"It was about Noon when this guy from the Eight-Trey I know as Blackie came over. He was telling me, Tracey [Carter], Andre [Moore], and Todd [Lavera] that he had gotten into a fight with an East Coaster who killed a guy named Otis that was from our set. Todd got real mad about it and said he had a `gat' (a gun) and he wanted to go bust on the East Coast. Todd left for five to ten minutes and then came back with this old raggedy .22 pistol. When he showed it to us it had a nail holding the cylinder. When he pulled out the nail, it fell apart. Todd was asking if anyone had some more shells because he only had about (4) in the gun. [¶] . . . I stayed around the house until 12:00 or 1:00 p.m. then I went over to Andre's. Andre started telling me about the Mexicans at the liquor store. Andre said he tried to jack them and when he stuck the gun up to the window, the guy tried to roll the window up on his hand. Andre said he dropped the gun and when he picked it up he started shooting at both the Mexicans. Andre said he shot, he ran. While Andre was telling about the Mexicans at the liquor store at Florence and Hoover, Tracey came up. That's why I was wondering why the hood got hot, the police were everywhere. After Andre finished telling me about shooting the Mexicans, they both, Tracey and Andre, started telling me about a preacher they jacked. Tracey said when he walked up the preacher was at the telephone booth. Tracey told the preacher to give him the money. That's when the preacher started praying. That's when Tracey said he shot the preacher. Tracey said it was at Slauson and Broadway where it happened. I don't know whether it was the same day or the next day. [¶] Andre said they got a car. Then it was Andre who told me about the lady. They got her out of the car and they jetted out. He said they parked the car and threw the keys on the roof. While Andre was telling me about the car, Tracey was there along with some others, but I don't remember who else. It was both Tracey and Andre that was telling me about Todd getting picked after the police dog found him running or hiding on 73rd and Hoover. After the police took him to jail, they let him go. I don't remember whether it was Andre or Tracey that said they threw the gun after they ran from the liquor store."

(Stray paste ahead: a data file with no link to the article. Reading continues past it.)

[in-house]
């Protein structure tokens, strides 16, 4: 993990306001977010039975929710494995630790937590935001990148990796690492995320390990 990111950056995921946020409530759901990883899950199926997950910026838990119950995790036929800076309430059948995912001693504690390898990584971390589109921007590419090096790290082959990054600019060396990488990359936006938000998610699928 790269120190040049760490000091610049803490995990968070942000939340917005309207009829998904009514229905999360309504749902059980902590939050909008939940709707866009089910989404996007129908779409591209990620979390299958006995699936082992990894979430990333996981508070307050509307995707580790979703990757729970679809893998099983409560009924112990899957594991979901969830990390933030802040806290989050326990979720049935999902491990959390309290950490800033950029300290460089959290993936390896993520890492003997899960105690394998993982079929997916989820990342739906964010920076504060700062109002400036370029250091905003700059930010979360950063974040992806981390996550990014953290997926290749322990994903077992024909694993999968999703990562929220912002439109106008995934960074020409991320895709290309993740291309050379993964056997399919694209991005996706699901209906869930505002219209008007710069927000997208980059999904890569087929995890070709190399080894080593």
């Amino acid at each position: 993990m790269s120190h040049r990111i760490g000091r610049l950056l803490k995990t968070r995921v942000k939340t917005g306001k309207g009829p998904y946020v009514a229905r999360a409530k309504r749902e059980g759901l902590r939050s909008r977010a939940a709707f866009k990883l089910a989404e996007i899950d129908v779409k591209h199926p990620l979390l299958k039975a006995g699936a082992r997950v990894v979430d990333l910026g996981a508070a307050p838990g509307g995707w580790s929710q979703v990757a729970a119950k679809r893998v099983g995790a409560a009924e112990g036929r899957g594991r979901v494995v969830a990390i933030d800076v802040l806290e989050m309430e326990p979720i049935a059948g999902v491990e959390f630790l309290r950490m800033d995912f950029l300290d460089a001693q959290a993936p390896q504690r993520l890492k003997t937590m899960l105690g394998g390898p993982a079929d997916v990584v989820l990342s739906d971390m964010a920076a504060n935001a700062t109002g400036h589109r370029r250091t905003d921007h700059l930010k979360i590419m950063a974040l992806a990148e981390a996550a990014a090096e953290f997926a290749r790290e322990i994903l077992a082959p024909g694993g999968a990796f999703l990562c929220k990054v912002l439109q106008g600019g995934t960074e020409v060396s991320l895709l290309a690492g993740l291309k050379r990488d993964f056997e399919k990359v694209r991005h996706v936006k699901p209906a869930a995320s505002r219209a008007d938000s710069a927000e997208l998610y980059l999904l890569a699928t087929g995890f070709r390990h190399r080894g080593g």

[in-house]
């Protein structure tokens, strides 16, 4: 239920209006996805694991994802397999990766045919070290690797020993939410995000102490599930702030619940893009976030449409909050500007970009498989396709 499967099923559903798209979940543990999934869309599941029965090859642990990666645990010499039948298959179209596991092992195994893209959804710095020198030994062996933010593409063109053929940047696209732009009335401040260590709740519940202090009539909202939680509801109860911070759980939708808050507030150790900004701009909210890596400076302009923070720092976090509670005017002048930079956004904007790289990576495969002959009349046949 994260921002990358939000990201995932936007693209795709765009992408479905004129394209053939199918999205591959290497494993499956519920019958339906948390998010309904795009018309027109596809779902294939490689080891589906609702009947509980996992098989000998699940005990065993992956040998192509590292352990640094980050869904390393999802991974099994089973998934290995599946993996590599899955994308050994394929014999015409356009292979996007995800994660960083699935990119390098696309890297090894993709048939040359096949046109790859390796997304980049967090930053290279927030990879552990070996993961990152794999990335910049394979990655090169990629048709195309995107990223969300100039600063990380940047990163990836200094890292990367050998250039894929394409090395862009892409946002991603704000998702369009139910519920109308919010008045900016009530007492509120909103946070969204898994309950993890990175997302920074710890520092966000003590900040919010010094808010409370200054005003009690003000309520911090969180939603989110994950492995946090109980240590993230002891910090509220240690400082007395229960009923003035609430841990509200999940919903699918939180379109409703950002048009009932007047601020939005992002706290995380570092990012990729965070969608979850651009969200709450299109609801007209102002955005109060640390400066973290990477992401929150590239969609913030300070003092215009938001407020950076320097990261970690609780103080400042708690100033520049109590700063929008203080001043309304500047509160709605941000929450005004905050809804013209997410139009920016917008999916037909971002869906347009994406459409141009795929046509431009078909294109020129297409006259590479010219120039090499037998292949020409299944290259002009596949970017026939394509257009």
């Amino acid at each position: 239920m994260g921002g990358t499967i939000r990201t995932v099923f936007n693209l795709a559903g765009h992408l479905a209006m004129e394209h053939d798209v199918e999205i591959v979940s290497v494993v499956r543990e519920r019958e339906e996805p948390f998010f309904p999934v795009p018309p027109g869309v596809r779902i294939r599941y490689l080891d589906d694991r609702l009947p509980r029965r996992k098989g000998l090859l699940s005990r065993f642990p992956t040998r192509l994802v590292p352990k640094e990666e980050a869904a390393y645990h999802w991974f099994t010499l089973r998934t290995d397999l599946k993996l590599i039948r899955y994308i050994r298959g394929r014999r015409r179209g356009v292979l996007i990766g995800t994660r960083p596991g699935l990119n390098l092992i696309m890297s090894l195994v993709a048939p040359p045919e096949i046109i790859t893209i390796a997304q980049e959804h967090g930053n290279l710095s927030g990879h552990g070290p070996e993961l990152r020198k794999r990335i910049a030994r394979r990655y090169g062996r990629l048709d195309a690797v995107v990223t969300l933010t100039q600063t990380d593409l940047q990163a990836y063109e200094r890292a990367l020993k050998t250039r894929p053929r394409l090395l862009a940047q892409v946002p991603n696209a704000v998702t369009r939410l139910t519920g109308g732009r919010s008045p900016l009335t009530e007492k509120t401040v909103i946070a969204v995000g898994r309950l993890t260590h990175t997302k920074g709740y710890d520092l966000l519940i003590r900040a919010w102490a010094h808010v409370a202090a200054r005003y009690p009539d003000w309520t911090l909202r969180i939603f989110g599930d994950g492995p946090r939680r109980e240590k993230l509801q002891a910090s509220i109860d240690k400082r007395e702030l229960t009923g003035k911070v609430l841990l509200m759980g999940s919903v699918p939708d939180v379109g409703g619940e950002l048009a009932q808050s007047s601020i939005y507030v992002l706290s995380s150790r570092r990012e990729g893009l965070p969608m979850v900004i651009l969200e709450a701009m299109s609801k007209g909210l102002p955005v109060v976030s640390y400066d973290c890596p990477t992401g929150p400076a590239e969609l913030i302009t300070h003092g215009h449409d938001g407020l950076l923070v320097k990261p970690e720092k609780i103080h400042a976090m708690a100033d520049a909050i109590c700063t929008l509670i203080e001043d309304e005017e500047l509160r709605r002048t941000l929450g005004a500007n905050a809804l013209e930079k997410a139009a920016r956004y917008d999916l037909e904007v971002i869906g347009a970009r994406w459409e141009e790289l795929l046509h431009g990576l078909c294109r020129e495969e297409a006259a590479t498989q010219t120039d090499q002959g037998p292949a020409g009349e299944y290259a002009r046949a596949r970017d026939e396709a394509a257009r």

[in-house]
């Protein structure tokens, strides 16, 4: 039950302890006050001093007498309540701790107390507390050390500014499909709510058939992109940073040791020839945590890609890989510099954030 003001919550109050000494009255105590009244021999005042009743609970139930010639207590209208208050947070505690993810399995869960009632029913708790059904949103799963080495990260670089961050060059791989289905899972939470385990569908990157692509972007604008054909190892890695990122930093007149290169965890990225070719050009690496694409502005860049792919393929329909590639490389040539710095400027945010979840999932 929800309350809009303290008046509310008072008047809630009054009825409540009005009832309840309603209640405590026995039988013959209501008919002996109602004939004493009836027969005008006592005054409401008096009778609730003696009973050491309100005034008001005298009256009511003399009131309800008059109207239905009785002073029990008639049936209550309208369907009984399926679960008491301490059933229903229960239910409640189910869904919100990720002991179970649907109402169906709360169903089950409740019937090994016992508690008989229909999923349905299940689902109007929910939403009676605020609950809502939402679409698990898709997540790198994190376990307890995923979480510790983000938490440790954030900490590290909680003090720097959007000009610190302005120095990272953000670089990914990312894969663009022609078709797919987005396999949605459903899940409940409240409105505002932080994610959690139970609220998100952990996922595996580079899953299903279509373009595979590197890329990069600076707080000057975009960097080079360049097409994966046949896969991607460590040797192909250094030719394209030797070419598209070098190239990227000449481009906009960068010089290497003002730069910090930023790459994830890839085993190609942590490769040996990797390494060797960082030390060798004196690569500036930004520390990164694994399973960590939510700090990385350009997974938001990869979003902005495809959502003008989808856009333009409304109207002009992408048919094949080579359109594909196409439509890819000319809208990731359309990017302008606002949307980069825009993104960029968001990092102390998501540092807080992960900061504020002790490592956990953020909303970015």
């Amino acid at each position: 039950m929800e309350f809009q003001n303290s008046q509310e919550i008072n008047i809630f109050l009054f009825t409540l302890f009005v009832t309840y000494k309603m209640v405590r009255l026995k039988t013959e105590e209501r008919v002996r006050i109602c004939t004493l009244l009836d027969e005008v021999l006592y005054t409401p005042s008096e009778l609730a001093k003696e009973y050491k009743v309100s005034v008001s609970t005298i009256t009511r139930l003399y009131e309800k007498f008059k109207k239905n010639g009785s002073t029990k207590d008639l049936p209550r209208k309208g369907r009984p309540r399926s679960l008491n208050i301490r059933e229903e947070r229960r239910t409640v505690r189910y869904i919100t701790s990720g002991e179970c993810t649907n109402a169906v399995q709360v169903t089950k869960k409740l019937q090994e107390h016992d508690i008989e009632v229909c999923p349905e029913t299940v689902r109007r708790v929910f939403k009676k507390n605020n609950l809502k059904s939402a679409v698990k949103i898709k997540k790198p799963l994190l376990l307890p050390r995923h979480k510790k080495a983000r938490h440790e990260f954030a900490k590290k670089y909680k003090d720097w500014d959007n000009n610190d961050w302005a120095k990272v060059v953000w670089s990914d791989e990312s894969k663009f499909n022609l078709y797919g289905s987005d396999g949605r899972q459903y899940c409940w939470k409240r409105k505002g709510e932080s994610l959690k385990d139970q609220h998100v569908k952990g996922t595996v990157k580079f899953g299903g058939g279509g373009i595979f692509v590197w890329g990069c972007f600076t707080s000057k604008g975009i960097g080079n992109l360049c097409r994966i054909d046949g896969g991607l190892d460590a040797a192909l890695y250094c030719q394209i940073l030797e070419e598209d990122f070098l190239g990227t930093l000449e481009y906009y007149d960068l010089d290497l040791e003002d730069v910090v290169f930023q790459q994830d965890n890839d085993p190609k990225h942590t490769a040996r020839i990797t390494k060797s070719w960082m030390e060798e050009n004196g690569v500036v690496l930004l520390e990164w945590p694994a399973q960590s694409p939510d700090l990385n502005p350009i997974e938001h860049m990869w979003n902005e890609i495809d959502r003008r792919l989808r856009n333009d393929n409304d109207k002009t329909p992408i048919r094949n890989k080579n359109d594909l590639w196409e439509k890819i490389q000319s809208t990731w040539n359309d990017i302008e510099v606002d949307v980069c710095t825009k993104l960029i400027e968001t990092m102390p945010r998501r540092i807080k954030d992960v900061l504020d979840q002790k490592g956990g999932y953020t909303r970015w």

On direct examination, Davenport testified that he and Moore were members of the 7-4 Hoover Crips, while defendant was a member of the 84 Kitchen Crips. The 7-4 Hoover Crips and the Kitchen Crips would hang out together. Sometimes Davenport would hang out at 70th Street and Bonsallo Avenue with other 7-4 Hoover Crips, and defendant and Moore were sometimes present. Davenport denied having made substantial portions of his extrajudicial statement. Davenport recalled having a conversation, prior to the Thompson murder, with Moore, Lavera and someone named Black concerning the killing of Otis Jones, a member of the 7-4 Hoover Crips, and how Black had had a fight with a member of the East Coast Crips who may have had something to do with Jones's death. Davenport first denied telling the police defendant was present during that conversation, then said he did not remember whether he told them that. Davenport denied telling the police the conversation angered Lavera, or that Lavera said he had a "gat" (i.e., a gun) and wanted to go "bust" on the "East Coast," although he recalled that Lavera went home at that point and later returned with a small gun with a nail holding the cylinder in place. Davenport claimed not to recognize People's exhibit No. 6, the gun found by Jose Alvarado, but acknowledged that during Lavera's trial he had testified the gun looked similar to the one Lavera had possessed during their conversation. The day after the conversation, Davenport testified, he spoke with Moore in the driveway of Moore's residence on Bonsallo Avenue. Moore told Davenport "some Mexicans had got killed." Davenport denied telling the police that Moore told him he tried to "jack" (i.e., rob) them and when he put the gun to the window "the guy tried to roll the window up on his hand." Davenport further denied telling the police that Moore had told him he dropped the gun and, when he picked it up, he started shooting at both the Mexicans. Davenport denied telling the police that, as Moore was telling him about the Mexicans at the liquor store, defendant came up to them; or that, after Moore finished telling him about shooting the Mexicans, Moore and defendant both started to tell him about how they had "jacked a preacher." Davenport denied telling the police that defendant said the preacher was at the phone booth and that defendant shot the preacher after demanding that he give defendant his money. Davenport denied telling the police that Moore said they got "the lady" out of the car and "jetted out," then parked the car and threw the keys onto the roof. He denied telling the police he didn't remember whether it was Moore or defendant who said they threw the gun after they ran from the liquor store. The prosecutor showed Davenport a three-page statement, marked as People's exhibit No. 31; Davenport acknowledged that the first time he had seen the statement was at the police station in 1987 and that the initials on various lines, as well as the signature at the bottom of each page, were his own. He acknowledged traveling to Lavera's trial by helicopter, accompanied by Detective Duff. He denied, however, telling Duff that everything contained in the statement was true but he could not say so in court because he had to live in the prison system.